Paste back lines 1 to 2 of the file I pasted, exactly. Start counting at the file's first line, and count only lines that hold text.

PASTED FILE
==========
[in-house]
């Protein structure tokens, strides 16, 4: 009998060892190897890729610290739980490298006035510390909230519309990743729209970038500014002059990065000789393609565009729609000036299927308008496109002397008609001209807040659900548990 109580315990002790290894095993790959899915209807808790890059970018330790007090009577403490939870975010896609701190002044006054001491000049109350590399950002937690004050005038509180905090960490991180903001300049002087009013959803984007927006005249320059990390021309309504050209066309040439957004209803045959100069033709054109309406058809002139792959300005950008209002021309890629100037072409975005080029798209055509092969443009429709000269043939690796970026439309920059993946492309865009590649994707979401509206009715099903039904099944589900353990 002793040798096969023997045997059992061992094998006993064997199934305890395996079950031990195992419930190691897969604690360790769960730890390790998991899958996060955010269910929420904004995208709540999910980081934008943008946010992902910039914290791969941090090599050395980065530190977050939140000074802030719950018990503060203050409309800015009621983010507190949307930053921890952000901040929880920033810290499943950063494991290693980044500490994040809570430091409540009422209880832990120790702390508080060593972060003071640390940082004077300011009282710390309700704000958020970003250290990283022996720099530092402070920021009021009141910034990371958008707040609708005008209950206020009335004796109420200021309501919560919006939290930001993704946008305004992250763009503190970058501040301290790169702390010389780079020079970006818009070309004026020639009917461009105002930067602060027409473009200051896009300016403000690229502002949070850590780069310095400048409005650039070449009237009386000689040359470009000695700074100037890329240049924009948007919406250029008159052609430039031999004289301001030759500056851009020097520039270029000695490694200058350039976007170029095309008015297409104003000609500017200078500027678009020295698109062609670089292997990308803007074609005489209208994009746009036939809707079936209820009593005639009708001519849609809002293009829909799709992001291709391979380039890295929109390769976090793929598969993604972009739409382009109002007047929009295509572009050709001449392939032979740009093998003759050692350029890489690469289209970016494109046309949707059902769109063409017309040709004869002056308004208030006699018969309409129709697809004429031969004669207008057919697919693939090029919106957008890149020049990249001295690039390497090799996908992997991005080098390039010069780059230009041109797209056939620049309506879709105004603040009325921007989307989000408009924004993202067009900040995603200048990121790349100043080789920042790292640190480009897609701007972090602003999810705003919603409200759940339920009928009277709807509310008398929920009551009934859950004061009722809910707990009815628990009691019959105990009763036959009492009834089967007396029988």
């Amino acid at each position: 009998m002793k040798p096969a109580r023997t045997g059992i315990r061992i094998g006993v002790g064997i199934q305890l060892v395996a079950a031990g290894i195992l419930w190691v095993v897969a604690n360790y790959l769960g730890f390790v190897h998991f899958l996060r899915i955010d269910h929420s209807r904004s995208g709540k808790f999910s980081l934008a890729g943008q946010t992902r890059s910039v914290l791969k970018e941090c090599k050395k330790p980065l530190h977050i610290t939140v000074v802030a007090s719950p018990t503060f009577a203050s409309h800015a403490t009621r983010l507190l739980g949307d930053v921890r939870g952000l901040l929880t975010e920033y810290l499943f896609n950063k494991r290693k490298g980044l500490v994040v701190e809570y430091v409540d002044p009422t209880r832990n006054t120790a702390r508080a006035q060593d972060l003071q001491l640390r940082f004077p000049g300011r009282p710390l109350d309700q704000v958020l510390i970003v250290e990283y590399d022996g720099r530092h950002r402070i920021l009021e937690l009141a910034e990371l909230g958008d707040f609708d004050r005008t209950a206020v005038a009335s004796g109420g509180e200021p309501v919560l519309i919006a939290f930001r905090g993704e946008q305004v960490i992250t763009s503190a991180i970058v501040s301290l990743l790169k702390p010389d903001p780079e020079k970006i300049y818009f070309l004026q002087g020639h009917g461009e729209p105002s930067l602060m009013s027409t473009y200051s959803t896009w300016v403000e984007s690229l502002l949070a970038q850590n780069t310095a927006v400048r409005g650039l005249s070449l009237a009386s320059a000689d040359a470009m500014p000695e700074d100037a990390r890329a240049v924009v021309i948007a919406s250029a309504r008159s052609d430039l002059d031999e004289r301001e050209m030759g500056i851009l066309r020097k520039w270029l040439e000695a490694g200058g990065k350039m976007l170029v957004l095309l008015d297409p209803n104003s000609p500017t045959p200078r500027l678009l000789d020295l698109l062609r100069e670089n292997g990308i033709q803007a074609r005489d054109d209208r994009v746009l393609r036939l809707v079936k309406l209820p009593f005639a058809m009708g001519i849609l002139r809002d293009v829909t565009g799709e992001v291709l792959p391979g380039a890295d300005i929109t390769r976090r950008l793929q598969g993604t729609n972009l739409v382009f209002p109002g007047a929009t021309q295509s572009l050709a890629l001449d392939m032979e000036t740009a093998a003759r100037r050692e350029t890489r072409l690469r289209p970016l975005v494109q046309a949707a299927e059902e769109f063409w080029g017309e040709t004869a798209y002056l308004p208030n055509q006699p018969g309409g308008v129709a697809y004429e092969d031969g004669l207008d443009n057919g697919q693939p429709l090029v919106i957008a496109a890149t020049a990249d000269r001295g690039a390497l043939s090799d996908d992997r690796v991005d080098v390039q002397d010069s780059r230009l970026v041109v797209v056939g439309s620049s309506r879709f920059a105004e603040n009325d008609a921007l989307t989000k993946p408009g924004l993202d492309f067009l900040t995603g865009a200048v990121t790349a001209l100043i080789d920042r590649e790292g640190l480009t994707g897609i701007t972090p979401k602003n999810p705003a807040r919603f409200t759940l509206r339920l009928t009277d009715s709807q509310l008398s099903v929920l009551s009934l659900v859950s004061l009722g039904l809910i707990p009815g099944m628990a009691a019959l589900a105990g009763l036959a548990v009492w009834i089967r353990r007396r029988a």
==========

[in-house]
């Protein structure tokens, strides 16, 4: 009998060892190897890729610290739980490298006035510390909230519309990743729209970038500014002059990065000789393609565009729609000036299927308008496109002397008609001209807040659900548990 109580315990002790290894095993790959899915209807808790890059970018330790007090009577403490939870975010896609701190002044006054001491000049109350590399950002937690004050005038509180905090960490991180903001300049002087009013959803984007927006005249320059990390021309309504050209066309040439957004209803045959100069033709054109309406058809002139792959300005950008209002021309890629100037072409975005080029798209055509092969443009429709000269043939690796970026439309920059993946492309865009590649994707979401509206009715099903039904099944589900353990 002793040798096969023997045997059992061992094998006993064997199934305890395996079950031990195992419930190691897969604690360790769960730890390790998991899958996060955010269910929420904004995208709540999910980081934008943008946010992902910039914290791969941090090599050395980065530190977050939140000074802030719950018990503060203050409309800015009621983010507190949307930053921890952000901040929880920033810290499943950063494991290693980044500490994040809570430091409540009422209880832990120790702390508080060593972060003071640390940082004077300011009282710390309700704000958020970003250290990283022996720099530092402070920021009021009141910034990371958008707040609708005008209950206020009335004796109420200021309501919560919006939290930001993704946008305004992250763009503190970058501040301290790169702390010389780079020079970006818009070309004026020639009917461009105002930067602060027409473009200051896009300016403000690229502002949070850590780069310095400048409005650039070449009237009386000689040359470009000695700074100037890329240049924009948007919406250029008159052609430039031999004289301001030759500056851009020097520039270029000695490694200058350039976007170029095309008015297409104003000609500017200078500027678009020295698109062609670089292997990308803007074609005489209208994009746009036939809707079936209820009593005639009708001519849609809002293009829909799709992001291709391979380039890295929109390769976090793929598969993604972009739409382009109002007047929009295509572009050709001449392939032979740009093998003759050692350029890489690469289209970016494109046309949707059902769109063409017309040709004869002056308004208030006699018969309409129709697809004429031969004669207008057919697919693939090029919106957008890149020049990249001295690039390497090799996908992997991005080098390039010069780059230009041109797209056939620049309506879709105004603040009325921007989307989000408009924004993202067009900040995603200048990121790349100043080789920042790292640190480009897609701007972090602003999810705003919603409200759940339920009928009277709807509310008398929920009551009934859950004061009722809910707990009815628990009691019959105990009763036959009492009834089967007396029988």